Holcim New Zealand is firmly committed to the principles of sustainable development in its use of natural resources, and has made a significant effort towards achieving the highest possible level of environmental performance.  The following initiatives demonstrate this commitment, and were integral in Holcim New Zealand recently being awarded ISO 14001 certification – an international standard specifying the requirements for an effective environmental management system.

Westport Works – CO2 Reduction Using Alternative Fuels

case study 2_photo2.jpgTen years of environmental monitoring data was recently reviewed by Holcim New Zealand.  Emissions test data for the kilns operating with coal alone was compared with emissions data from the kiln where used oil is co-processed with coal.*

The results confirmed that co-processing of used oil has helped reduce the emissions of CO2 at Westport Works when compared with using only coal for process heat.  Furthermore, it had little other effect on kiln stack emissions, which were well within international limits.

* Halliday, L. Slaughter, G. Rynne, M & Bluett, J. (2007). Ten years of the New Zealand used oil recovery programme, Proceedings of the 14th World Clean Air and Environmental Protection Congress (IUAPPA). Brisbane, Australia. 2007.

Westport Quarry - Long-Term Rehabilitation

Holcim New Zealand’s Westport quarry recently won the 2007 Aggregate and Quarry Association’s Environmental Excellence Award for quarry rehabilitation. 

The project reflects Holcim New Zealand’s long-term commitment to environmental performance, and was initially designed in the 1980s to mitigate the visual impact of quarry operations.  However, its objectives quickly grew to incorporate biodiversity aspects of the quarry and its surroundings – these include indigenous forest, a lake within the area of the quarry workings and adjacent wetlands.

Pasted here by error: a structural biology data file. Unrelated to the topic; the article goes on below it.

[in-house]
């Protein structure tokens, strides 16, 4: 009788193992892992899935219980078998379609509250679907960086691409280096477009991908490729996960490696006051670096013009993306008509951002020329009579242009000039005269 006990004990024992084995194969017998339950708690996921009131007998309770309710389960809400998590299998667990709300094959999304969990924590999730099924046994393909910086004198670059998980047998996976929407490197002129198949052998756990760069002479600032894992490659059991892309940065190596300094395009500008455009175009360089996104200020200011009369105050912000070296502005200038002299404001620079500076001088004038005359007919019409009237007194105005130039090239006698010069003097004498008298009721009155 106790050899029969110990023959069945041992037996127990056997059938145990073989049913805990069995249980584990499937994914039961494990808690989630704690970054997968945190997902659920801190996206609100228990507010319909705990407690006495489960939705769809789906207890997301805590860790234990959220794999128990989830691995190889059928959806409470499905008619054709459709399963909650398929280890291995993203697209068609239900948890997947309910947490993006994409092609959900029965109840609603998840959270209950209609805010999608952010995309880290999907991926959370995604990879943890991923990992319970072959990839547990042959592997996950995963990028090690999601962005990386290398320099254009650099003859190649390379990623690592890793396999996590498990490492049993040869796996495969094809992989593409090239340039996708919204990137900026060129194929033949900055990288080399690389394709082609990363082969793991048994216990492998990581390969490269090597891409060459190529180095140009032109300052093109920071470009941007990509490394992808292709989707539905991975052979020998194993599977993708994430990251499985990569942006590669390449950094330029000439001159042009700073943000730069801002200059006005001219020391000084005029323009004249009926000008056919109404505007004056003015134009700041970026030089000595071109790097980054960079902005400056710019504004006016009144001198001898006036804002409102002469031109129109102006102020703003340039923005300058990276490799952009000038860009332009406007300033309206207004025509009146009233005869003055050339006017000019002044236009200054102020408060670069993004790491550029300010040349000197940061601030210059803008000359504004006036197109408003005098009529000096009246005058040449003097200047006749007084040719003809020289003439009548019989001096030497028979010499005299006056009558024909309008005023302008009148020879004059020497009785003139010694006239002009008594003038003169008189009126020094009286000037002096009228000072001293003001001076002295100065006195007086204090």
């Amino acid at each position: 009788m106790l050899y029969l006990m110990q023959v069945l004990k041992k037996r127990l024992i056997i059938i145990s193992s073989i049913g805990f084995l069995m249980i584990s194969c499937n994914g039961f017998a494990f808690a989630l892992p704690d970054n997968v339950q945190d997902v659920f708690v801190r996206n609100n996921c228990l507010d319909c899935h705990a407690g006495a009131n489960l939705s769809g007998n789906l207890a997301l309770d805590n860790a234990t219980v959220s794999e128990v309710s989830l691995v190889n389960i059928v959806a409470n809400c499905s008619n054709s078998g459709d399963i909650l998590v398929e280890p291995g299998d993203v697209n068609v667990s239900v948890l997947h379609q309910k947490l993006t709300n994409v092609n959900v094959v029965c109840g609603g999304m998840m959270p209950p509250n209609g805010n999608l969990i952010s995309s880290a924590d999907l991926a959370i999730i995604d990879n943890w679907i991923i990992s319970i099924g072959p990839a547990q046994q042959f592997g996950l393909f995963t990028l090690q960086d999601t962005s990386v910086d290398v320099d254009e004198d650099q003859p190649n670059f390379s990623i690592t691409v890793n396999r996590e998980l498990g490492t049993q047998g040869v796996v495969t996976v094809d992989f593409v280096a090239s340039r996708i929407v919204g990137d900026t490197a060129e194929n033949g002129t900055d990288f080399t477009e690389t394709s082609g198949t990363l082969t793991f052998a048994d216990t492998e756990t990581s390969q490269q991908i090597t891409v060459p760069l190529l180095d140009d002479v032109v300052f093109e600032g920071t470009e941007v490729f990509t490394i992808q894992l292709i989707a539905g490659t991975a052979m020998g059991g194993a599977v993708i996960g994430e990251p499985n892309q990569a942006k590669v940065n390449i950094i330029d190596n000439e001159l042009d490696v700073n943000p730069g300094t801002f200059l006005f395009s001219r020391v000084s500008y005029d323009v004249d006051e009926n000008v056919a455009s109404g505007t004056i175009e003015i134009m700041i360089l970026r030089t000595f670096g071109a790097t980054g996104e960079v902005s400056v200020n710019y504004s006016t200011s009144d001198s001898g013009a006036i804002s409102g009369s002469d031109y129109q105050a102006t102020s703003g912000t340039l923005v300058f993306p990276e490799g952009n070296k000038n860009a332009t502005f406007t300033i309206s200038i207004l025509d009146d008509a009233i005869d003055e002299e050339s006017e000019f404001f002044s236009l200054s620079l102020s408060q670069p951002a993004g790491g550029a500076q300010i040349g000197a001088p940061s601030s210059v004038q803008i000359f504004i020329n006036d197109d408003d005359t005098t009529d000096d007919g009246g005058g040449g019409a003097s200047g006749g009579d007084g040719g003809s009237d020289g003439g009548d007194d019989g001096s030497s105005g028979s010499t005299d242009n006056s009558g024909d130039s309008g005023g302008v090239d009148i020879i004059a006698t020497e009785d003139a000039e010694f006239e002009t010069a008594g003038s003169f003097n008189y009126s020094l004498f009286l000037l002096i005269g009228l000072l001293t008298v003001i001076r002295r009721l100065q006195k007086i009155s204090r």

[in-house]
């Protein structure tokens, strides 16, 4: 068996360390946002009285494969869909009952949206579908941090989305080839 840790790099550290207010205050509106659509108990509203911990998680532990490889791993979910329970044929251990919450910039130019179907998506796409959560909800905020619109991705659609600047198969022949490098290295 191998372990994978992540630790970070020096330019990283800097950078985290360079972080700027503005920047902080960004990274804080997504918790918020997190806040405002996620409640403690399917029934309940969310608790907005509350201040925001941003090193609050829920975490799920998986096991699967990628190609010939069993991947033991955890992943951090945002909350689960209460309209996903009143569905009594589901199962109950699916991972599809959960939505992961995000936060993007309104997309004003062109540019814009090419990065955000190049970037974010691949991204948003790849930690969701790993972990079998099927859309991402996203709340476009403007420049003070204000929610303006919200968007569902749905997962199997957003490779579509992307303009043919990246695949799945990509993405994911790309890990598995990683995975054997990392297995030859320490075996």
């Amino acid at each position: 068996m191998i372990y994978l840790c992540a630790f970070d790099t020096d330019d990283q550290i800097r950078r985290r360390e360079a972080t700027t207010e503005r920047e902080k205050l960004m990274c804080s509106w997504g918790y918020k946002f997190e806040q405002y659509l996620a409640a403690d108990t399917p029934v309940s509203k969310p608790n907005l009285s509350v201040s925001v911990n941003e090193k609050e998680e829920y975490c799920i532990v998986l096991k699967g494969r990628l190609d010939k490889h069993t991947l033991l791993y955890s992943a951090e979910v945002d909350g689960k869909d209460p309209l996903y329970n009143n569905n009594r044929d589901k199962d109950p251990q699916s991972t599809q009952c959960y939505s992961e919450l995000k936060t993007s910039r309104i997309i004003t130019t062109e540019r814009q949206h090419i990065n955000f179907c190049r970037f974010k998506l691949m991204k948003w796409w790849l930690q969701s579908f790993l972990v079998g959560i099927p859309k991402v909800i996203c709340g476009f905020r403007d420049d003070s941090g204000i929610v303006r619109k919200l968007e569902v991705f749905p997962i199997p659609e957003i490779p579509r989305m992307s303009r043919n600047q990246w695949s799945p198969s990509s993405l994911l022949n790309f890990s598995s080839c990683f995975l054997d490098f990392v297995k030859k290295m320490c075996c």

The overall goal of the rehabilitation is to restore a mosaic of indigenous forest and wetlands, with 60ha of the total 100ha area so far converted into regenerating and rehabilitated growth.

The rehabilitation concept is based on four key sustainable principles:

1)    Rehabilitation should mimic natural forest regeneration;
2)    Direct human contact is to be minimised;
3)    Rehabilitation will be concurrent with quarrying operations; and
4)    Cost must be well managed.

The land being restored has been divided into zones based on their specific ecological make-up.  The most ecologically sensitive of these is the coastal restoration zone adjacent to the endangered New Zealand fur seal and little blue penguin colonies.

The project has had scientific input from its earliest stages through the School of Forestry at Canterbury University.  The university supervised projects assessing the re-establishment of native species in the quarry environs and has presented reports on the success of the quarry so far.  This work will form the basis for ongoing monitoring work to provide a long-term understanding of the results of the programme and hopefully establish the site as an important example of rehabilitation.

The additional resources provided and commitment of Holcim employees over the past 20 years has been an example of dedication and continuing effort.